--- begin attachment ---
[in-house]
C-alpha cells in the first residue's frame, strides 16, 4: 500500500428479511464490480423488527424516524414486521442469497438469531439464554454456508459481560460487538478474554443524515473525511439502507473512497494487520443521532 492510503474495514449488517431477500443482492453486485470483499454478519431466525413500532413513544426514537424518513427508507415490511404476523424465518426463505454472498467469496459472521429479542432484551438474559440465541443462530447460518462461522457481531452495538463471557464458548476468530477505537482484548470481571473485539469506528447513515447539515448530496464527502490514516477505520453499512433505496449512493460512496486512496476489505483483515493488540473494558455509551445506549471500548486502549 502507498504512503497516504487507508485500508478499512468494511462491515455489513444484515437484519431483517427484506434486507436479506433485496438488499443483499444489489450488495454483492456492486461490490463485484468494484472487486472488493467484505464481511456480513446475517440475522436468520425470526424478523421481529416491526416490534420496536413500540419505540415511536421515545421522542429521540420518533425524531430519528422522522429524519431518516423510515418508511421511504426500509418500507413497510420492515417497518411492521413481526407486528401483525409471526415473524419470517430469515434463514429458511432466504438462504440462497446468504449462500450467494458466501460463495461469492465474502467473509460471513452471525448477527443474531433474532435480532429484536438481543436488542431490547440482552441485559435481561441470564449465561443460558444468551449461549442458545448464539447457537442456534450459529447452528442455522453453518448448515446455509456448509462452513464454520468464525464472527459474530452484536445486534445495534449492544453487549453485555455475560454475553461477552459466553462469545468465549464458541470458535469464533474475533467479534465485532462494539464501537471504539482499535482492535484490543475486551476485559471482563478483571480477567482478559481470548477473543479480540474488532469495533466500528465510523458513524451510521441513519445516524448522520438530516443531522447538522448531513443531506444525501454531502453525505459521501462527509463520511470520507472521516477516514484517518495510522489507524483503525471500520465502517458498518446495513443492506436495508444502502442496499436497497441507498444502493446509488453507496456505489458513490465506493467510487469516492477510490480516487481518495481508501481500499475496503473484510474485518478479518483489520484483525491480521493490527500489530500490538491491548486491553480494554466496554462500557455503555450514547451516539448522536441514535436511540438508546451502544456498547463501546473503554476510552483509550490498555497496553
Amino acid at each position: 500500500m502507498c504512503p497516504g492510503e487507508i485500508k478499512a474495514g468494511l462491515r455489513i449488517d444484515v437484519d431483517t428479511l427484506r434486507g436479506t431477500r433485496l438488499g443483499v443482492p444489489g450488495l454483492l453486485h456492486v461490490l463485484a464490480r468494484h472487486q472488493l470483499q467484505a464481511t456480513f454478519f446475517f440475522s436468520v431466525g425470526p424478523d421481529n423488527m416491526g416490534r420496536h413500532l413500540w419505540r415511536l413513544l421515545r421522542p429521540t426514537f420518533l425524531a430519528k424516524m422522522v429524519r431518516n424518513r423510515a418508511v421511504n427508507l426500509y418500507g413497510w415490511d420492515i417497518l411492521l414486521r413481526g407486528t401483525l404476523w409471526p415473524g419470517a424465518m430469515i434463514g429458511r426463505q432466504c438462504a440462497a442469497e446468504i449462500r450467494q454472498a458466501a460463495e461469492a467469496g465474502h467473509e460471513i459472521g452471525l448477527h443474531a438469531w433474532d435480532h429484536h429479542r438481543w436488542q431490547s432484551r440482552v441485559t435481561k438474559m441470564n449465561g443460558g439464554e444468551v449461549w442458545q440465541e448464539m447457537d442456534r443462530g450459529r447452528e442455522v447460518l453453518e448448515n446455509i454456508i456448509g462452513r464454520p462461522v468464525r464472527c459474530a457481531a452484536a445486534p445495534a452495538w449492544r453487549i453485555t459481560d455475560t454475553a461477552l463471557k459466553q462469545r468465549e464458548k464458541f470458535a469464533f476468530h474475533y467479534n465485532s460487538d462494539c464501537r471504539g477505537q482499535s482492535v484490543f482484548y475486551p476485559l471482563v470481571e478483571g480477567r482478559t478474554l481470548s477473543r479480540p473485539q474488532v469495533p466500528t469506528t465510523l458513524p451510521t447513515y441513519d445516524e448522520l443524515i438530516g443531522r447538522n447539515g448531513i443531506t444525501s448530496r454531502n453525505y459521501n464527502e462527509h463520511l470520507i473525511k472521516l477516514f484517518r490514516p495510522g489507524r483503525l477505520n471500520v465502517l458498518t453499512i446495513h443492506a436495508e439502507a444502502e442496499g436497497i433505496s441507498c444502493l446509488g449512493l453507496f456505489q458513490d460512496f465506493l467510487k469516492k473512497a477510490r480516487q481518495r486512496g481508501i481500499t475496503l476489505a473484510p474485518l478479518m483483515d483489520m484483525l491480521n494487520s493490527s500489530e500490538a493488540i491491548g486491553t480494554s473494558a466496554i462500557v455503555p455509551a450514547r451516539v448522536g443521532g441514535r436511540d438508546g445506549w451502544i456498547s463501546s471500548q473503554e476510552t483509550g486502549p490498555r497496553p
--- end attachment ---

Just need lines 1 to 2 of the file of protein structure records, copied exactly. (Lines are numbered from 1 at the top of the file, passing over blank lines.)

[in-house]
C-alpha cells in the first residue's frame, strides 16, 4: 500500500428479511464490480423488527424516524414486521442469497438469531439464554454456508459481560460487538478474554443524515473525511439502507473512497494487520443521532 492510503474495514449488517431477500443482492453486485470483499454478519431466525413500532413513544426514537424518513427508507415490511404476523424465518426463505454472498467469496459472521429479542432484551438474559440465541443462530447460518462461522457481531452495538463471557464458548476468530477505537482484548470481571473485539469506528447513515447539515448530496464527502490514516477505520453499512433505496449512493460512496486512496476489505483483515493488540473494558455509551445506549471500548486502549 502507498504512503497516504487507508485500508478499512468494511462491515455489513444484515437484519431483517427484506434486507436479506433485496438488499443483499444489489450488495454483492456492486461490490463485484468494484472487486472488493467484505464481511456480513446475517440475522436468520425470526424478523421481529416491526416490534420496536413500540419505540415511536421515545421522542429521540420518533425524531430519528422522522429524519431518516423510515418508511421511504426500509418500507413497510420492515417497518411492521413481526407486528401483525409471526415473524419470517430469515434463514429458511432466504438462504440462497446468504449462500450467494458466501460463495461469492465474502467473509460471513452471525448477527443474531433474532435480532429484536438481543436488542431490547440482552441485559435481561441470564449465561443460558444468551449461549442458545448464539447457537442456534450459529447452528442455522453453518448448515446455509456448509462452513464454520468464525464472527459474530452484536445486534445495534449492544453487549453485555455475560454475553461477552459466553462469545468465549464458541470458535469464533474475533467479534465485532462494539464501537471504539482499535482492535484490543475486551476485559471482563478483571480477567482478559481470548477473543479480540474488532469495533466500528465510523458513524451510521441513519445516524448522520438530516443531522447538522448531513443531506444525501454531502453525505459521501462527509463520511470520507472521516477516514484517518495510522489507524483503525471500520465502517458498518446495513443492506436495508444502502442496499436497497441507498444502493446509488453507496456505489458513490465506493467510487469516492477510490480516487481518495481508501481500499475496503473484510474485518478479518483489520484483525491480521493490527500489530500490538491491548486491553480494554466496554462500557455503555450514547451516539448522536441514535436511540438508546451502544456498547463501546473503554476510552483509550490498555497496553